After his success with Nanook of the North (1922), director Robert J. Flaherty was asked by studio chief Jesse L. Lasky (who would soon head Paramount) to make the same kind of film he had in the Artic, except this time in the South Seas. Thus was this "sequel" conceived. The film was a commercial success in Europe, but not in the US. See more »
Say the name and most people will think of the 2016 animated Disney feature. I just looked at Robert J. Flaherty's documentary about life in Polynesia; after all that time in the Arctic filming NANOOK OF THE NORTH, a couple of years with his wife and children in warm Samoa must have been a very pleasant working vacation. In the early 1980s, a version was released with a new soundtrack, but I looked at a version with none.
These days our concepts of documentaries are informed by an additional ninety years of development. Documentaries are compiled by interviews and delving into archives and by following the subjects around, waiting for something interesting to happen in a cinema verite way; anthropology is a well-developed discipline. In the 1920s, there were no such standards, everyone was inventing new techniques as they went along, Paramount hoped to recoup the money advanced Flaherty for the project, and Flaherty understood the rhythms and techniques of film -- its poetry, if you will. As a result, to the practiced eye, many of the events of this film were carefully staged and edited. Wait until about a third of the way through the film You'll see a youngster, Moana's younger brother, climb a tall palm, gather coconuts, and bring them down. Not only is the sequence edited, with another member of the family watching, but the camera's vantage shifts dramatically, from watching the youngster climb -- from afar -- to watching him twist the coconuts off the tree -- from a few feet away. Clearly this entire sequence was shot over several days.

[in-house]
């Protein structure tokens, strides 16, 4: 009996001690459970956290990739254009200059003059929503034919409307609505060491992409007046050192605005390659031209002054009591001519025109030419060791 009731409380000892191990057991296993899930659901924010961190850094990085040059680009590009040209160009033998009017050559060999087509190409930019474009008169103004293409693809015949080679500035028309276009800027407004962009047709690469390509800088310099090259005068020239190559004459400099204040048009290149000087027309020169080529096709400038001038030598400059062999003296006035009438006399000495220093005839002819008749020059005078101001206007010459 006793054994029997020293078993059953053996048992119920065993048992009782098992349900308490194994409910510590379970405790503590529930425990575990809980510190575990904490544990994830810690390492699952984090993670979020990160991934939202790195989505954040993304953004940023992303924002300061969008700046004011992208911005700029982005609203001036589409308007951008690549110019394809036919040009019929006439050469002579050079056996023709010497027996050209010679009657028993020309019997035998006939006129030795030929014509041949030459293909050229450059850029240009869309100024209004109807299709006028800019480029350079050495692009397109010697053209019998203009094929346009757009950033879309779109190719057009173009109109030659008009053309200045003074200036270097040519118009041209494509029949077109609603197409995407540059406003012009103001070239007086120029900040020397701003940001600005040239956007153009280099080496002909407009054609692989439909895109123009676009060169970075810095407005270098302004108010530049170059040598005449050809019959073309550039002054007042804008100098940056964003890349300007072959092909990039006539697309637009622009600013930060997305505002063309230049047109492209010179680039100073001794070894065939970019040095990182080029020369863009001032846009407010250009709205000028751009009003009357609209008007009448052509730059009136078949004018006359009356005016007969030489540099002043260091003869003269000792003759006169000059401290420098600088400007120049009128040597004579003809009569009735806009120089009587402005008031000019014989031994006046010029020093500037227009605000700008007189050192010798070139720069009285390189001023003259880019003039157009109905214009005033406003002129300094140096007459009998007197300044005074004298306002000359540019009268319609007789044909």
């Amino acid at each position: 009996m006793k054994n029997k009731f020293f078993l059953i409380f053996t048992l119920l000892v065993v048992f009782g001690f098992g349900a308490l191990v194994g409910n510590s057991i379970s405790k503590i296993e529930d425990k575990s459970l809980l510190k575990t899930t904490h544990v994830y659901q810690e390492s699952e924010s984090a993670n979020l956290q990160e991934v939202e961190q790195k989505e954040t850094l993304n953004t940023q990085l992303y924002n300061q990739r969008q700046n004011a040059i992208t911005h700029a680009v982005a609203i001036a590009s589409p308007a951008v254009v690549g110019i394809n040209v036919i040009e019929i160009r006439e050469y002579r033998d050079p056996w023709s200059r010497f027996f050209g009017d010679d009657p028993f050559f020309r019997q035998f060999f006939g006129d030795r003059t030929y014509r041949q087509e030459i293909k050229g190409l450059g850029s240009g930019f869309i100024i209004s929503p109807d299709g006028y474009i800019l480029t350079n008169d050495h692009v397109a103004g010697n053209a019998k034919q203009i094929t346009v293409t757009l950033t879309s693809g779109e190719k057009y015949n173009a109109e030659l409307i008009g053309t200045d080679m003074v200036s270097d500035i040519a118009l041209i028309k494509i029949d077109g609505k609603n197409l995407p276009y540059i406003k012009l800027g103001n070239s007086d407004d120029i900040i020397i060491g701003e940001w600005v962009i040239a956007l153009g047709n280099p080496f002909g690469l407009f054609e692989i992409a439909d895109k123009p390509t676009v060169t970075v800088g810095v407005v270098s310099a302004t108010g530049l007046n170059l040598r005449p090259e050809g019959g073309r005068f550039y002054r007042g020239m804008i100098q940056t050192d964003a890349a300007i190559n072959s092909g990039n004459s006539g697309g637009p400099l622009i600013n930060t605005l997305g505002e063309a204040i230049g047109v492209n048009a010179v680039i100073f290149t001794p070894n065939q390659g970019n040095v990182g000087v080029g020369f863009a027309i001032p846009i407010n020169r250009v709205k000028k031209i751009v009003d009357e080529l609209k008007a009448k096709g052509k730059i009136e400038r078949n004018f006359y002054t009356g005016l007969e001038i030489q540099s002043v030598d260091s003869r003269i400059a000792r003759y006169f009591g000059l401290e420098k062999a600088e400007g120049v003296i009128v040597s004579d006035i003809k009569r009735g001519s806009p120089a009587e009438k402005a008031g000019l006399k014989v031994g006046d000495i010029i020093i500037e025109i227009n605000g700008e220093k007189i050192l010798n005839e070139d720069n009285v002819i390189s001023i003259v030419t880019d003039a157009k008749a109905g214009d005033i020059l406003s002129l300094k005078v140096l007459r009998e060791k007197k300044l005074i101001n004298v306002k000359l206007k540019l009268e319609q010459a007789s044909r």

On the other hand, there are several bits that clearly preserve actual techniques of the period: Moana and her mother making cloth; hauling a turtle aboard an outrigger; cleaning taro, freshly pulled from the earth.
If there is a message in this movie, it is that these people live closer to the earth and sea than the movie's audience. Even a rural audience in this period would be thoroughly civilized, from farm animals, to guns for hunting, to harvesters, to the movie projectors and screens that showed them this film. There is a message that the riches that these trapping of civilization bring are fine and dandy, but so is a coconut you have climbed the tree to get for your family and yourself.
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